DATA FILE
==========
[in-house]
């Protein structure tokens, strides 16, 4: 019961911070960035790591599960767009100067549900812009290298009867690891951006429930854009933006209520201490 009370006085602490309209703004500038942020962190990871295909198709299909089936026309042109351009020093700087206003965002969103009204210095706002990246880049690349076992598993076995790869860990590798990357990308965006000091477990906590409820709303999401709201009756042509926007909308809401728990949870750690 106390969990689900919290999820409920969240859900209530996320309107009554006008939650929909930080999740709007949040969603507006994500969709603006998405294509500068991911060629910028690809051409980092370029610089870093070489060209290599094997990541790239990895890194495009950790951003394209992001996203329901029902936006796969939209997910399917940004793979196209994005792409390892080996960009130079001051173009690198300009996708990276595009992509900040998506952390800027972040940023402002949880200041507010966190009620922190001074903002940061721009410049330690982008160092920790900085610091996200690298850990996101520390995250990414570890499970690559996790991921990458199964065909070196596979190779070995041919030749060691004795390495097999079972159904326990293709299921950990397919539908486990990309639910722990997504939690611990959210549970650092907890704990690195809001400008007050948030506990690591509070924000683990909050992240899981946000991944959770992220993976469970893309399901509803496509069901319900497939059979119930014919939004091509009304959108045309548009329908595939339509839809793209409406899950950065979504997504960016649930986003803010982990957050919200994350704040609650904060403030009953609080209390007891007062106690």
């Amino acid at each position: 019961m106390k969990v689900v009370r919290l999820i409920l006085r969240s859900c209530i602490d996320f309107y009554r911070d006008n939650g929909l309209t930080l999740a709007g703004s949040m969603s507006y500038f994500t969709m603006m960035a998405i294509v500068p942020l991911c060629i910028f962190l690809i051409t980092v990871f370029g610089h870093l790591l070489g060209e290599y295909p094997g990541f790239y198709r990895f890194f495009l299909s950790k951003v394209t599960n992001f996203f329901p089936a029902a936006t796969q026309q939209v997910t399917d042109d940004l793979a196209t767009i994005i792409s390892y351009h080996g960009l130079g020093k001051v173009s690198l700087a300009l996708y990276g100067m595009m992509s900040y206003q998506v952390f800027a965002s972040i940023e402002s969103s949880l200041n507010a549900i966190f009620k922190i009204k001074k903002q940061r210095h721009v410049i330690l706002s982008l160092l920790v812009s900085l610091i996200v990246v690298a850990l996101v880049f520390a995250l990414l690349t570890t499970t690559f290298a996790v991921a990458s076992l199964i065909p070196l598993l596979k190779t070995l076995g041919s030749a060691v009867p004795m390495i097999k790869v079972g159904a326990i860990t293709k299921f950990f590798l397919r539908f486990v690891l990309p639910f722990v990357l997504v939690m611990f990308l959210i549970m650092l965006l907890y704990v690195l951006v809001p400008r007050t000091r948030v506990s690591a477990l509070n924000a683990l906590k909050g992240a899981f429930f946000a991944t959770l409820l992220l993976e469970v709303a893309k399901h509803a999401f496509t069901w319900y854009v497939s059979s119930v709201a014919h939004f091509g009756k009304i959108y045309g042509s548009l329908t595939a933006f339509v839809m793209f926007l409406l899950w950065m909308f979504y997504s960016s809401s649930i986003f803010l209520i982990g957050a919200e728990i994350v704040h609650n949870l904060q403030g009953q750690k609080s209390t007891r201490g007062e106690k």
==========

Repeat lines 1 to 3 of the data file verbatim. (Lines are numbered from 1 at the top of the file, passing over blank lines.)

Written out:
[in-house]
């Protein structure tokens, strides 16, 4: 019961911070960035790591599960767009100067549900812009290298009867690891951006429930854009933006209520201490 009370006085602490309209703004500038942020962190990871295909198709299909089936026309042109351009020093700087206003965002969103009204210095706002990246880049690349076992598993076995790869860990590798990357990308965006000091477990906590409820709303999401709201009756042509926007909308809401728990949870750690 106390969990689900919290999820409920969240859900209530996320309107009554006008939650929909930080999740709007949040969603507006994500969709603006998405294509500068991911060629910028690809051409980092370029610089870093070489060209290599094997990541790239990895890194495009950790951003394209992001996203329901029902936006796969939209997910399917940004793979196209994005792409390892080996960009130079001051173009690198300009996708990276595009992509900040998506952390800027972040940023402002949880200041507010966190009620922190001074903002940061721009410049330690982008160092920790900085610091996200690298850990996101520390995250990414570890499970690559996790991921990458199964065909070196596979190779070995041919030749060691004795390495097999079972159904326990293709299921950990397919539908486990990309639910722990997504939690611990959210549970650092907890704990690195809001400008007050948030506990690591509070924000683990909050992240899981946000991944959770992220993976469970893309399901509803496509069901319900497939059979119930014919939004091509009304959108045309548009329908595939339509839809793209409406899950950065979504997504960016649930986003803010982990957050919200994350704040609650904060403030009953609080209390007891007062106690």
């Amino acid at each position: 019961m106390k969990v689900v009370r919290l999820i409920l006085r969240s859900c209530i602490d996320f309107y009554r911070d006008n939650g929909l309209t930080l999740a709007g703004s949040m969603s507006y500038f994500t969709m603006m960035a998405i294509v500068p942020l991911c060629i910028f962190l690809i051409t980092v990871f370029g610089h870093l790591l070489g060209e290599y295909p094997g990541f790239y198709r990895f890194f495009l299909s950790k951003v394209t599960n992001f996203f329901p089936a029902a936006t796969q026309q939209v997910t399917d042109d940004l793979a196209t767009i994005i792409s390892y351009h080996g960009l130079g020093k001051v173009s690198l700087a300009l996708y990276g100067m595009m992509s900040y206003q998506v952390f800027a965002s972040i940023e402002s969103s949880l200041n507010a549900i966190f009620k922190i009204k001074k903002q940061r210095h721009v410049i330690l706002s982008l160092l920790v812009s900085l610091i996200v990246v690298a850990l996101v880049f520390a995250l990414l690349t570890t499970t690559f290298a996790v991921a990458s076992l199964i065909p070196l598993l596979k190779t070995l076995g041919s030749a060691v009867p004795m390495i097999k790869v079972g159904a326990i860990t293709k299921f950990f590798l397919r539908f486990v690891l990309p639910f722990v990357l997504v939690m611990f990308l959210i549970m650092l965006l907890y704990v690195l951006v809001p400008r007050t000091r948030v506990s690591a477990l509070n924000a683990l906590k909050g992240a899981f429930f946000a991944t959770l409820l992220l993976e469970v709303a893309k399901h509803a999401f496509t069901w319900y854009v497939s059979s119930v709201a014919h939004f091509g009756k009304i959108y045309g042509s548009l329908t595939a933006f339509v839809m793209f926007l409406l899950w950065m909308f979504y997504s960016s809401s649930i986003f803010l209520i982990g957050a919200e728990i994350v704040h609650n949870l904060q403030g009953q750690k609080s209390t007891r201490g007062e106690k």